A librarian in England has stumbled upon a rare page from the early days of book printing.
The 540-year-old leaf comes from a medieval priests' handbook that had been printed by William Caxton, who introduced the printing press to England, according to a statement from the University of Reading.
"I suspected it was special as soon as I saw it," said Erika Delbecque, a special collections librarian at the University of Reading, who found the paper hidden in an archive. "It is incredibly rare to find an unknown Caxton leaf, and astonishing that it has been under our noses for so long." [The 25 Most Mysterious Archaeological Finds on Earth]
The double-sided page has black-letter typeface and red paragraph marks that gave it away as an early western European printing, according to the university.
"The leaf had previously been pasted into another book for the undignified purpose of reinforcing its spine," Delbecque said in the statement. Delbecque and her colleagues figured out that in 1820 a librarian at the University of Cambridge saved the page from the book spine but apparently didn't realize its worth. The 15th-century leaf then ended up in a private collection that was purchased by the University of Reading 20 years ago.
The page dates back to late 1476 or early 1477, when Caxton printed the handbook known as the "Sarum Ordinal" or "Sarum Pye." (The Bodleian Library at the University of Oxford has a copy of a poster advertising the manual, and claims it is the earliest surviving printed ad in English publishing history.) Priests consulted this Latin text for instructions on what biblical readings to use and how to dress at Mass on different religious feast days for English saints.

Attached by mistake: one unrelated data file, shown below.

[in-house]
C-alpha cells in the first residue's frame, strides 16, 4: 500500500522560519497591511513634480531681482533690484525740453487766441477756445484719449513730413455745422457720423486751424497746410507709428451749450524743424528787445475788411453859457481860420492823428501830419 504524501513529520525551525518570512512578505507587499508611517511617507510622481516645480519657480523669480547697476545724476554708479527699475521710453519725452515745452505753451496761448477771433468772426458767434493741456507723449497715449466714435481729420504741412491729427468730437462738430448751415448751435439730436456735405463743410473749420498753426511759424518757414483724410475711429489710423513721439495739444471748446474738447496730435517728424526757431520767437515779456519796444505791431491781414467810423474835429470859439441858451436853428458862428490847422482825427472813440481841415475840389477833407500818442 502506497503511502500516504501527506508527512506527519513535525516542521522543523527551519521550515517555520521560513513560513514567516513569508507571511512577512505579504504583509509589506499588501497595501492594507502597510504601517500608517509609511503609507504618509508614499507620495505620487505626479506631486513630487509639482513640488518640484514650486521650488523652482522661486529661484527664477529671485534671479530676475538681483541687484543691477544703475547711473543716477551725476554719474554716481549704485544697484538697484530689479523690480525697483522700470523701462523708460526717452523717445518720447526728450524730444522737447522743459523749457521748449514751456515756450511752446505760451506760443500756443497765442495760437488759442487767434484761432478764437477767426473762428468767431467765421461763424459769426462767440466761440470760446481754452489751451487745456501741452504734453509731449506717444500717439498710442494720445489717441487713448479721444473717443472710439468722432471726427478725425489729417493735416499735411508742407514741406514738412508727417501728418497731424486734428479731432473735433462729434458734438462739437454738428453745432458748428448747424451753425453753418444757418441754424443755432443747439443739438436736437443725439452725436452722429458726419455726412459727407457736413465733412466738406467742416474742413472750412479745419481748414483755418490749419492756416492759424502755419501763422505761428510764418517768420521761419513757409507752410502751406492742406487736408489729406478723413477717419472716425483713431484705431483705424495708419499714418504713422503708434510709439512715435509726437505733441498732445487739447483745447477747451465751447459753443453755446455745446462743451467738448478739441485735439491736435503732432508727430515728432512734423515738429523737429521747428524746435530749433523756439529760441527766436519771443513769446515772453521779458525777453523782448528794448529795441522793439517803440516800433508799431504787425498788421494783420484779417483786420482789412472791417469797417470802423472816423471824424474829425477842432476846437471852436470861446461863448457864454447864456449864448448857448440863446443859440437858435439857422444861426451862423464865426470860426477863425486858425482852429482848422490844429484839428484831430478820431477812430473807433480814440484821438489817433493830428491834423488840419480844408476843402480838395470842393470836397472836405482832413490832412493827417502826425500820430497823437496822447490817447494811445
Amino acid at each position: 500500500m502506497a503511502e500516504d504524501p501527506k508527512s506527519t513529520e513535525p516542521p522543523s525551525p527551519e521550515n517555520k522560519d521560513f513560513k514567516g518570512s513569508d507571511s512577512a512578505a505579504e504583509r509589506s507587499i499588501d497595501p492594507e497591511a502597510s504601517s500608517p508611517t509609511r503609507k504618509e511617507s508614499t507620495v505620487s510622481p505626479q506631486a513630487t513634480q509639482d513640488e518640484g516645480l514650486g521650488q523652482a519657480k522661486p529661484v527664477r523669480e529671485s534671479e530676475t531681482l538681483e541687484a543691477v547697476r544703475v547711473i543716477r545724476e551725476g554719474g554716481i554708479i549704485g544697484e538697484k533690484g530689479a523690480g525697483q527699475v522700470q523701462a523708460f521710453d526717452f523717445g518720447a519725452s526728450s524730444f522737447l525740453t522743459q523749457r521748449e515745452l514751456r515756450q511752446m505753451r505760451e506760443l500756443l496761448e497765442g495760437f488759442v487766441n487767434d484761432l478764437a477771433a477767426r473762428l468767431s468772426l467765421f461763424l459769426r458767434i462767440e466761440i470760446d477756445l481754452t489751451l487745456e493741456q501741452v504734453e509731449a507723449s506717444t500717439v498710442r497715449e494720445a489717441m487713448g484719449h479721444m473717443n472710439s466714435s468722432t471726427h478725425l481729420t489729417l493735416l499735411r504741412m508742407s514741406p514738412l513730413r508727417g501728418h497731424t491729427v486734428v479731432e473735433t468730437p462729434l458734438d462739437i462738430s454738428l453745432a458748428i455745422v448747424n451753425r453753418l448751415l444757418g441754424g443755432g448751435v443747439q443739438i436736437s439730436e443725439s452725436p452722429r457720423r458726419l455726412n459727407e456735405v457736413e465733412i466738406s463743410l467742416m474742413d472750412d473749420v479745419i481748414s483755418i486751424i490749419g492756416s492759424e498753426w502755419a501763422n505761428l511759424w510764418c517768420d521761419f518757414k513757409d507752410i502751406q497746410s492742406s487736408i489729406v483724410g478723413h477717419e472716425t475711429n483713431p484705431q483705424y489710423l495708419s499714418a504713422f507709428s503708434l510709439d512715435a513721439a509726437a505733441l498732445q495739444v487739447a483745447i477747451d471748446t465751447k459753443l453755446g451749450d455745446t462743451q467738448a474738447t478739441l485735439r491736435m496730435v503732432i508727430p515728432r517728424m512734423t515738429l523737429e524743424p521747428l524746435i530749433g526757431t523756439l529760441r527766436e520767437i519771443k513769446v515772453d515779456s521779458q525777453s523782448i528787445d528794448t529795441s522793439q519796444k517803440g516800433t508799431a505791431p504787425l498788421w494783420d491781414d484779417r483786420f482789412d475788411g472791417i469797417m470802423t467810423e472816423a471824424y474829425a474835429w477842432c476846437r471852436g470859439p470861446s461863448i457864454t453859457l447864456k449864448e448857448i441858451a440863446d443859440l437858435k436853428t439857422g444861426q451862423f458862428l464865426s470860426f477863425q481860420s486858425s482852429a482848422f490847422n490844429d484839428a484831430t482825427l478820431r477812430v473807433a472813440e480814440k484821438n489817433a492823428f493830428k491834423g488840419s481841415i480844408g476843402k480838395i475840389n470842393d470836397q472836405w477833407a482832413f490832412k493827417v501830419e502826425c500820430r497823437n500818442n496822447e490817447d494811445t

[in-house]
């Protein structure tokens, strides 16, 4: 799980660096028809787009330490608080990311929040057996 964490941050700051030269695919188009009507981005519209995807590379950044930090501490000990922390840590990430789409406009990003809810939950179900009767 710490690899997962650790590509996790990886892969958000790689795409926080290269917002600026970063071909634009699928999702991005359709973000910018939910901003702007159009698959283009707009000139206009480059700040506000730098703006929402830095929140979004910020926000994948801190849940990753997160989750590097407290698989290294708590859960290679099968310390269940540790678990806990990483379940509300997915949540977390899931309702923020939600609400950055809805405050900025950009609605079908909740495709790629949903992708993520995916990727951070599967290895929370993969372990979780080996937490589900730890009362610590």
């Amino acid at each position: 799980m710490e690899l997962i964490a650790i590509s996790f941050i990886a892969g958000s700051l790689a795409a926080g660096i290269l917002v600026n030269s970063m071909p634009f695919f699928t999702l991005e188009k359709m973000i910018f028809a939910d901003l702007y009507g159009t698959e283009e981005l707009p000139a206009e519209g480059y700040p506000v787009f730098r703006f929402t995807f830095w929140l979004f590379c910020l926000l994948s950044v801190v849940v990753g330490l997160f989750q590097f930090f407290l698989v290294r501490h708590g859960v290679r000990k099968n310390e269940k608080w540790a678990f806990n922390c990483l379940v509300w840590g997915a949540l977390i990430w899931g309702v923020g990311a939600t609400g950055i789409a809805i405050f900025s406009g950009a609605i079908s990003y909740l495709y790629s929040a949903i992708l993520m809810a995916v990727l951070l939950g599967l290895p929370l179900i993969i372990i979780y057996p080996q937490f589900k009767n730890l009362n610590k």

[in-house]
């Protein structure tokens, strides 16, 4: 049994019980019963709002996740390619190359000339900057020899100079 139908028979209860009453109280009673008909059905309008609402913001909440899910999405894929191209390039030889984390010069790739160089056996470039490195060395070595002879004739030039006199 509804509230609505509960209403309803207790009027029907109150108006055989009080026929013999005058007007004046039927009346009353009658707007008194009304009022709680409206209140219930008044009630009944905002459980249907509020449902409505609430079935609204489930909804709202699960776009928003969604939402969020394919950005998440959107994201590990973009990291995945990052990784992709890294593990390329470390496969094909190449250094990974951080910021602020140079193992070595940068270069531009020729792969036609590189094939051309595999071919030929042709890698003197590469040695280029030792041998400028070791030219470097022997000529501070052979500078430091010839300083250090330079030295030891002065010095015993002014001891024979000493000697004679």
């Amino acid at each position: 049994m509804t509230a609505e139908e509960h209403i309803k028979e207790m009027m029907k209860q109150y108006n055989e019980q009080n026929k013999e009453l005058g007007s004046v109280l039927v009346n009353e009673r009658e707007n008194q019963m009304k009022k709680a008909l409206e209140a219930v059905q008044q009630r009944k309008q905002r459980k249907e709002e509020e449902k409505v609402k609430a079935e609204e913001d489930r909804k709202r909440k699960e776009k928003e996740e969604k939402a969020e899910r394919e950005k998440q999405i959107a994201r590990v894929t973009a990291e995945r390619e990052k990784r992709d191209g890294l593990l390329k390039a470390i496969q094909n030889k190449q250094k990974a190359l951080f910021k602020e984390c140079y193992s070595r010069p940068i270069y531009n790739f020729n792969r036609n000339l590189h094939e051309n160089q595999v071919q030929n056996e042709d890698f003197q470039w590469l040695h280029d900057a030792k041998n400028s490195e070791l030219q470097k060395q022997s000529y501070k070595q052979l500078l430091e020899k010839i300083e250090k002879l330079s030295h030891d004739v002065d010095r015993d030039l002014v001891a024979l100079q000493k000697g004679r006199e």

First written by St. Osmund, the Bishop of Salisbury, in the 11th century, these guidelines were widely used in Britain during the Middle Ages, until the Protestant Reformation. The University of Reading librarians know of only one other set of fragments from the Caxton version of this handbook, in the form of eight pages from a different part of the text, housed at the British Library in London.
After setting up his printing press in London in 1476, Caxton mass-produced books like Chaucer's "Canterbury Tales" and the first English versions of classics such as "Aesop's Fables," and Ovid's "Metamorphoses." Caxton is also often credited with printing some of the first Bible verses in English.
"It is very rare that an unknown piece of printing by William Caxton is brought to light," Lotte Hellinga, former deputy keeper at the British Library and an expert on Caxton, said in a statement. "Its condition is good, considering that it spent some 300 years bound in the spine of a book and another 200 resting forgotten in an album of fragments rescued from other bindings."
The University of Reading has the page on display in the school's Special Collections department this month.
Original article on Live Science.
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